Earlier this month, Microsoft announced it would be retiring its Enhanced Mitigation Experience Toolkit (EMET), once the tool reaches its current end of life cycle, in July 2018. Now security researchers are urging to company to keep the tool around as it still offers increased security over native Windows 10 controls.
EMET has proven to be a very valuable tool for those looking to keep older versions of Windows secure, offering many security features on top of those built into the operating system. However, Microsoft is arguing for its retirement, citing that many of the EMET tools have now been built natively in Windows 10, and that a native, evolving solution offers better protection that a system that’s just thrown on top of the OS.
However, according to Carnegie Mellon University CERT, and one of its researchers Will Dormann, Microsoft is ignoring one of the primary functions of EMET: forcing applications to use security features. Dormann explains that even a Windows 7 machine running EMET can be more secure than a standard Windows 10 system, because the security tool gives users control over which security protocols get forced on apps.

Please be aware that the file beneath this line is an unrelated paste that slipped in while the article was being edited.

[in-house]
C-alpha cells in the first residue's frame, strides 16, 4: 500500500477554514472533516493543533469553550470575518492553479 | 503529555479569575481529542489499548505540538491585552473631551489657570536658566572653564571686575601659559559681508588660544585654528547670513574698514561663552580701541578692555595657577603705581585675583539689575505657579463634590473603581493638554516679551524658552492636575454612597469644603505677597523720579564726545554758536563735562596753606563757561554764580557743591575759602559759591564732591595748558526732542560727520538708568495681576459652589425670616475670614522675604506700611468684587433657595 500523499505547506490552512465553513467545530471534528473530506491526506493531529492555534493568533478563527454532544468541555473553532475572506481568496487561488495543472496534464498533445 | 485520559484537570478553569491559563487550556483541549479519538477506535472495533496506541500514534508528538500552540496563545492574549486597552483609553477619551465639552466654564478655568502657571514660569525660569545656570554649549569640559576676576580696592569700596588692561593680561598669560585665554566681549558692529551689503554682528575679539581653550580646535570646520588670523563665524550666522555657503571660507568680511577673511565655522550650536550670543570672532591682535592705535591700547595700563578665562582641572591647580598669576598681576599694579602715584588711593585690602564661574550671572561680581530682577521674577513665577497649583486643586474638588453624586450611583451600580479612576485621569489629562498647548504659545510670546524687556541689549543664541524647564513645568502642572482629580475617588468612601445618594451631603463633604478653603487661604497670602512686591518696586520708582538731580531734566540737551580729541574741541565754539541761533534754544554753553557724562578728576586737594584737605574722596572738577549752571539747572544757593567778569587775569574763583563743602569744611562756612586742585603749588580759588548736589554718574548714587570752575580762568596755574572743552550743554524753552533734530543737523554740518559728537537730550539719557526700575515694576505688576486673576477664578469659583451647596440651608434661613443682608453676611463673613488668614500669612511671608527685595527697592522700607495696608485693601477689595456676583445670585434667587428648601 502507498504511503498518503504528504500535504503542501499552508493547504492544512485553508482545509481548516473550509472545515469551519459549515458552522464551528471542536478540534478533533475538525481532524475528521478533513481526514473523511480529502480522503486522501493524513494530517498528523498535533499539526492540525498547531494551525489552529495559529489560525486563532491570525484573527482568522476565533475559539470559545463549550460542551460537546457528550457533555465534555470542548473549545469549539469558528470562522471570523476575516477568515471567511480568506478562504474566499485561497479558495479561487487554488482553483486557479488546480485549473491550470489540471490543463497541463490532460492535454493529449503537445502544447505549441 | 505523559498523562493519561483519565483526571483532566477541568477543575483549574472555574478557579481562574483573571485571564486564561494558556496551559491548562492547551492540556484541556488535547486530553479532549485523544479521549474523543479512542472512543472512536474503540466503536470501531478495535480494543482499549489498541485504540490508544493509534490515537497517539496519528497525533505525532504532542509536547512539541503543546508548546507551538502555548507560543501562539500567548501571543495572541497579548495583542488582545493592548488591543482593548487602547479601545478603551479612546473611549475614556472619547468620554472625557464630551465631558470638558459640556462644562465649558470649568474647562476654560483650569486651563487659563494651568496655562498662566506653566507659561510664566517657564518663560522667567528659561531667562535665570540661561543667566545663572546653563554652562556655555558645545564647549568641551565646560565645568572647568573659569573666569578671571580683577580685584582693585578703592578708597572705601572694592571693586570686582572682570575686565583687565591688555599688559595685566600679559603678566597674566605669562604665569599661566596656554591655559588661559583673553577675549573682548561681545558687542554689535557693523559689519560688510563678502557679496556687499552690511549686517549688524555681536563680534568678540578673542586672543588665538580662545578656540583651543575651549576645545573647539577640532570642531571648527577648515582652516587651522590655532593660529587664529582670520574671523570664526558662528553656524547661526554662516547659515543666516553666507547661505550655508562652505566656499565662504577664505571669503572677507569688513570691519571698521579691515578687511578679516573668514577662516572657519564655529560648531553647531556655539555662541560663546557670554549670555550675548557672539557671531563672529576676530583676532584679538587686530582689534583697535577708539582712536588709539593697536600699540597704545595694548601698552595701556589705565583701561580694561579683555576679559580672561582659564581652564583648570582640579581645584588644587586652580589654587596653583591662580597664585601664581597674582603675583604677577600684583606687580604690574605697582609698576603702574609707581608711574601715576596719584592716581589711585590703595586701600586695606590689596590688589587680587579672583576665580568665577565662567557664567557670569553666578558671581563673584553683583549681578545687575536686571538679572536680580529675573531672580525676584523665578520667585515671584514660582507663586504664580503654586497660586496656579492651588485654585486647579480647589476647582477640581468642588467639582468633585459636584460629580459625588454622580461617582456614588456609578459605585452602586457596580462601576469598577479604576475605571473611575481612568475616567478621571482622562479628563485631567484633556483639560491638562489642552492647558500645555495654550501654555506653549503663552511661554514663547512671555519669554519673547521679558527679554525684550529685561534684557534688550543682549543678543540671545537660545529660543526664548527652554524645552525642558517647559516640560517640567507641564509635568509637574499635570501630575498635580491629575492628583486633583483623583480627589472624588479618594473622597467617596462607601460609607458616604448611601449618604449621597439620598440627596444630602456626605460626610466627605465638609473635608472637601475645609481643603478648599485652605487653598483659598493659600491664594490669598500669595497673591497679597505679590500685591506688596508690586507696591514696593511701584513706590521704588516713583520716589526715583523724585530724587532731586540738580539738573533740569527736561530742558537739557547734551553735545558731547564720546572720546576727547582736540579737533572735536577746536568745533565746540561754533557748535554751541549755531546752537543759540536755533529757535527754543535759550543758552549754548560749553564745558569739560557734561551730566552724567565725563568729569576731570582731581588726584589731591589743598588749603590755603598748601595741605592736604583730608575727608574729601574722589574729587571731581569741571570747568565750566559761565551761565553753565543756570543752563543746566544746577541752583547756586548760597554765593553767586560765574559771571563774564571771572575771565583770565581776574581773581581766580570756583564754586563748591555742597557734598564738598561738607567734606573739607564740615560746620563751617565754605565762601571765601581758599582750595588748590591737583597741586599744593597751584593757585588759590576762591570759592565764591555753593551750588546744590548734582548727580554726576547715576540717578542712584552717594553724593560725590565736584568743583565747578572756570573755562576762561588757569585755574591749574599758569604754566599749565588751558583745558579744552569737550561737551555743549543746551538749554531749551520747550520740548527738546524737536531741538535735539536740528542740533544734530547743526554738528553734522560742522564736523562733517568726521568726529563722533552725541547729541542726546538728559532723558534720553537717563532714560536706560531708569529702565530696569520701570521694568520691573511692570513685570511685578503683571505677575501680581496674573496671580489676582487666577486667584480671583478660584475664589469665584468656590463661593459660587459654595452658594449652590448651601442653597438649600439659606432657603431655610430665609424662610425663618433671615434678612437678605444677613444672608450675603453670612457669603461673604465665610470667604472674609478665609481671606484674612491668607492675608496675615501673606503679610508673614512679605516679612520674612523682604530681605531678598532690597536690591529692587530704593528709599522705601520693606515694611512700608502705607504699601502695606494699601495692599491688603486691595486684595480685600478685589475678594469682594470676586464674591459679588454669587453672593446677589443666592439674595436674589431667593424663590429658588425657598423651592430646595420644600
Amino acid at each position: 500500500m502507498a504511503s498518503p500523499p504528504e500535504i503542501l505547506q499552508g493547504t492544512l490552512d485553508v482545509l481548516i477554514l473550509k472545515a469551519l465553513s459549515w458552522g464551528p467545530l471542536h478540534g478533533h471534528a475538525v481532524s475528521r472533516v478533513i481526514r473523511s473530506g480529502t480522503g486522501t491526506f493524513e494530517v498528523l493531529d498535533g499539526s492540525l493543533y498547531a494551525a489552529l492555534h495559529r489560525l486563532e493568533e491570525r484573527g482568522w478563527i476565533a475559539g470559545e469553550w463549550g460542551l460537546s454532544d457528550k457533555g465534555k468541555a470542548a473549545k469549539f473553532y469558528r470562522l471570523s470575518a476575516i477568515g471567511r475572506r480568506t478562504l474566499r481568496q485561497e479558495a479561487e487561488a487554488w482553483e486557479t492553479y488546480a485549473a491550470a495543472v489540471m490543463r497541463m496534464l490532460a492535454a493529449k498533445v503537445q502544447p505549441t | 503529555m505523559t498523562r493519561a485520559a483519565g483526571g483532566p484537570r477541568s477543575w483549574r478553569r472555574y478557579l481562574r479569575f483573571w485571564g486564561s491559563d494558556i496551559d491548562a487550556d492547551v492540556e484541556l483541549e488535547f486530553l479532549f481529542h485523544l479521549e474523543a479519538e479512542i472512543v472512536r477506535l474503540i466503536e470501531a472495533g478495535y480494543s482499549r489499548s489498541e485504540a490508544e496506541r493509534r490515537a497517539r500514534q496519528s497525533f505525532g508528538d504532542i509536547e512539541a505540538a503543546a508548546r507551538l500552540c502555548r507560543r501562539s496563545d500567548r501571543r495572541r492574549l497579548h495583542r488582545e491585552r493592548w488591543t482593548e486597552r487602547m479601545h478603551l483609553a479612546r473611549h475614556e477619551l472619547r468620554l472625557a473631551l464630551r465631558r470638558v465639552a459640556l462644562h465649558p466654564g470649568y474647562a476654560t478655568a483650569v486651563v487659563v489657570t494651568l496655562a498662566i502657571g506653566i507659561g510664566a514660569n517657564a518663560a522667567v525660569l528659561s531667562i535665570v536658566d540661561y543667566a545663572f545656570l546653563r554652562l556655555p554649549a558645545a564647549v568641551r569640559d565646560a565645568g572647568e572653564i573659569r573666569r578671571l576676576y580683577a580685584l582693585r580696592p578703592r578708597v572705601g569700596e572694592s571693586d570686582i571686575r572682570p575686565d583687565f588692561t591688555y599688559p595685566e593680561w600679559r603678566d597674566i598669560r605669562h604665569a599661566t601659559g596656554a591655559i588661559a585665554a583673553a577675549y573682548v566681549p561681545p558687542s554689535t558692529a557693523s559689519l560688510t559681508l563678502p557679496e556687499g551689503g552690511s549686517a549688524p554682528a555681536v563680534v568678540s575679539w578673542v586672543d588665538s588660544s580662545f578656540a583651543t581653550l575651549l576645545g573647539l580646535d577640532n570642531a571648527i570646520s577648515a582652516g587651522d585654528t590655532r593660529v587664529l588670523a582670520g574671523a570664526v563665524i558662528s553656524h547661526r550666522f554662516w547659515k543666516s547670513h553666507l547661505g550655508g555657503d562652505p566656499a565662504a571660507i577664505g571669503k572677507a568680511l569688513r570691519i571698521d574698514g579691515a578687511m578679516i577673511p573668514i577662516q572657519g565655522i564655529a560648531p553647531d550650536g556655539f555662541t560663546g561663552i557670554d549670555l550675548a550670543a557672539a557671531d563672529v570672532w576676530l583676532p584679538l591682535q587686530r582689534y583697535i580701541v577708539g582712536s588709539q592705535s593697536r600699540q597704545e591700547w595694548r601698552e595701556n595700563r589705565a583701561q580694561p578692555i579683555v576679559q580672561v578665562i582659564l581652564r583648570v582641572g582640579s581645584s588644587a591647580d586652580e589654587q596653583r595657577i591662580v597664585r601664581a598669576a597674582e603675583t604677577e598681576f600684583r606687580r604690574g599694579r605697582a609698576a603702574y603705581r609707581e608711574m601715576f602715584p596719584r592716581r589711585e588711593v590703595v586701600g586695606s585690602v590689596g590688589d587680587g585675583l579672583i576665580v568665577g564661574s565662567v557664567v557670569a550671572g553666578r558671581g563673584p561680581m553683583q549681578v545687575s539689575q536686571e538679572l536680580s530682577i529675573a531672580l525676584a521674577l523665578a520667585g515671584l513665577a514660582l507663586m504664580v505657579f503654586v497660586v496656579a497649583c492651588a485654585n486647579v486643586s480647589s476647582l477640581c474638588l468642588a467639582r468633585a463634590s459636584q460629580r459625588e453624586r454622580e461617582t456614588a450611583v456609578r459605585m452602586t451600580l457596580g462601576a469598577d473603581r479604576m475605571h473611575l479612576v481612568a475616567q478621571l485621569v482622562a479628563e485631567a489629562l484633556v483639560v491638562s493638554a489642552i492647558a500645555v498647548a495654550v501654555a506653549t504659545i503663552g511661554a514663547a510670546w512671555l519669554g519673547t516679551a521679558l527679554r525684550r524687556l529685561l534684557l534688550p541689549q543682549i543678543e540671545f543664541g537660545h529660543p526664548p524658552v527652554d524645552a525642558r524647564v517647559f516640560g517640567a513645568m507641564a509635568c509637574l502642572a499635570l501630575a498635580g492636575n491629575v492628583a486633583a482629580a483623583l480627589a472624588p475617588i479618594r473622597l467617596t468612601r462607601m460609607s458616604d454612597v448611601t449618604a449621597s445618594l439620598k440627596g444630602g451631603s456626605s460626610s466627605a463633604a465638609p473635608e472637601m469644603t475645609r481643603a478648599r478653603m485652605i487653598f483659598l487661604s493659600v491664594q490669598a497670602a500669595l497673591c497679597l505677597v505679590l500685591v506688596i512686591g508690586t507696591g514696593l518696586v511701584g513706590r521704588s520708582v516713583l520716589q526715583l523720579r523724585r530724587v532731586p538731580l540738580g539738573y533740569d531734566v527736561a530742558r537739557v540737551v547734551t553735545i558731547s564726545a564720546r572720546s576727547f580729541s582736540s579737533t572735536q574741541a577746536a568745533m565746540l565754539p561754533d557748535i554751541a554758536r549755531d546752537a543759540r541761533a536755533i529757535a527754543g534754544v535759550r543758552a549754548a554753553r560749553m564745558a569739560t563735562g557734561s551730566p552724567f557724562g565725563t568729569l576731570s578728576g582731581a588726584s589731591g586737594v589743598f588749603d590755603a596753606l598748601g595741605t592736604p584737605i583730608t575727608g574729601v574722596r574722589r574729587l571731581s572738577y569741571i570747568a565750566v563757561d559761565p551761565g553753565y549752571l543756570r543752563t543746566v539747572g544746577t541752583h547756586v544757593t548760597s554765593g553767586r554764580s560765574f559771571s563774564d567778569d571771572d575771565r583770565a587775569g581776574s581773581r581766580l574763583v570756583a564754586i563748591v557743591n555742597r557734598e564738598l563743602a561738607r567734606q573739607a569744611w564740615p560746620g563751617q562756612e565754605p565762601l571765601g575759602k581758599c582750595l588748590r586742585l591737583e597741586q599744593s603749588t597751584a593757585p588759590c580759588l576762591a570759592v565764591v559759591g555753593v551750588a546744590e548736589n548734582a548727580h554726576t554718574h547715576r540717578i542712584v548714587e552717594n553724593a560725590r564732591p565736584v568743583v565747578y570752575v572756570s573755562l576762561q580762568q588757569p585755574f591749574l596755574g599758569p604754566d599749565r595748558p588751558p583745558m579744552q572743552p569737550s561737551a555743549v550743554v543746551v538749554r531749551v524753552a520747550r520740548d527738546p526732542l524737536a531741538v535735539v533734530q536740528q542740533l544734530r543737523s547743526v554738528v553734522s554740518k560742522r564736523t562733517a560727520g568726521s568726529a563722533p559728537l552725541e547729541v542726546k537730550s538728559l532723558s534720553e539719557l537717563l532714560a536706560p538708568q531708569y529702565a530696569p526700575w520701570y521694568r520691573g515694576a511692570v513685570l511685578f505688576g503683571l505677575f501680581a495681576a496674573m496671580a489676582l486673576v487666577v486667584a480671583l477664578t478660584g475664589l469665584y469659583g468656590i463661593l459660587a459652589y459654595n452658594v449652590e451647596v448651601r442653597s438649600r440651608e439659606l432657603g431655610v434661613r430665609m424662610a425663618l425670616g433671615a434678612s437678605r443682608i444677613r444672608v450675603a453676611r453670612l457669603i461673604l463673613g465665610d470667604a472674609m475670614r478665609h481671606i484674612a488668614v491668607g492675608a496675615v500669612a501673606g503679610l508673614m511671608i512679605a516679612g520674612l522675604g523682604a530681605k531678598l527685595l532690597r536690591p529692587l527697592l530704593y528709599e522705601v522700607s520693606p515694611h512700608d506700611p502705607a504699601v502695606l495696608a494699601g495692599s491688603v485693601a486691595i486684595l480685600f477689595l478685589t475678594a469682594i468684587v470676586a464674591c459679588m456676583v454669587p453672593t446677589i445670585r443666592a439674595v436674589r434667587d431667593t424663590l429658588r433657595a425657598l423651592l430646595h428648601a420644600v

Though Dormann admits that Windows 10 is a step forward in terms of security, he mentions that all the new security features bakes into the OS become useless if apps and programs aren’t coded to take advantage of them. It was here where EMET showed its worth, by forcing programs to run more securely.
Once EMET reaches its end of life in July 2018, it will no longer be patched or receive any updates, leaving many users relying on older software very vulnerable to exploits.